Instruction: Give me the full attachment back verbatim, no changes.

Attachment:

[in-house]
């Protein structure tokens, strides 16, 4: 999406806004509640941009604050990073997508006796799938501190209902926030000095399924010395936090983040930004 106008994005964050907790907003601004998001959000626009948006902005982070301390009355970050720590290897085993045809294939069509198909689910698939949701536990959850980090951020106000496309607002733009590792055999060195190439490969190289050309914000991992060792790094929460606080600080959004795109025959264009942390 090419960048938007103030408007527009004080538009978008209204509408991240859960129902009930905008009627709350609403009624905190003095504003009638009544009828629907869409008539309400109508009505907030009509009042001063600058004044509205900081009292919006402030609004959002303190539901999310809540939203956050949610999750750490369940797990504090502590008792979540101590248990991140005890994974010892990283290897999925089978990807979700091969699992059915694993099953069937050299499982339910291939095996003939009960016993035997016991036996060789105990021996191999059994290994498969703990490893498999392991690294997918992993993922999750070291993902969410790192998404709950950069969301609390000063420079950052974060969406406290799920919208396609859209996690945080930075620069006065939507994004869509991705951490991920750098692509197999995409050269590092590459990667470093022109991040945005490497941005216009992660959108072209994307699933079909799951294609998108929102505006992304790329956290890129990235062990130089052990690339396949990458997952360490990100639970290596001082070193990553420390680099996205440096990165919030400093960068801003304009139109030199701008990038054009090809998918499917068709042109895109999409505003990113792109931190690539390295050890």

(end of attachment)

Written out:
[in-house]
């Protein structure tokens, strides 16, 4: 999406806004509640941009604050990073997508006796799938501190209902926030000095399924010395936090983040930004 106008994005964050907790907003601004998001959000626009948006902005982070301390009355970050720590290897085993045809294939069509198909689910698939949701536990959850980090951020106000496309607002733009590792055999060195190439490969190289050309914000991992060792790094929460606080600080959004795109025959264009942390 090419960048938007103030408007527009004080538009978008209204509408991240859960129902009930905008009627709350609403009624905190003095504003009638009544009828629907869409008539309400109508009505907030009509009042001063600058004044509205900081009292919006402030609004959002303190539901999310809540939203956050949610999750750490369940797990504090502590008792979540101590248990991140005890994974010892990283290897999925089978990807979700091969699992059915694993099953069937050299499982339910291939095996003939009960016993035997016991036996060789105990021996191999059994290994498969703990490893498999392991690294997918992993993922999750070291993902969410790192998404709950950069969301609390000063420079950052974060969406406290799920919208396609859209996690945080930075620069006065939507994004869509991705951490991920750098692509197999995409050269590092590459990667470093022109991040945005490497941005216009992660959108072209994307699933079909799951294609998108929102505006992304790329956290890129990235062990130089052990690339396949990458997952360490990100639970290596001082070193990553420390680099996205440096990165919030400093960068801003304009139109030199701008990038054009090809998918499917068709042109895109999409505003990113792109931190690539390295050890």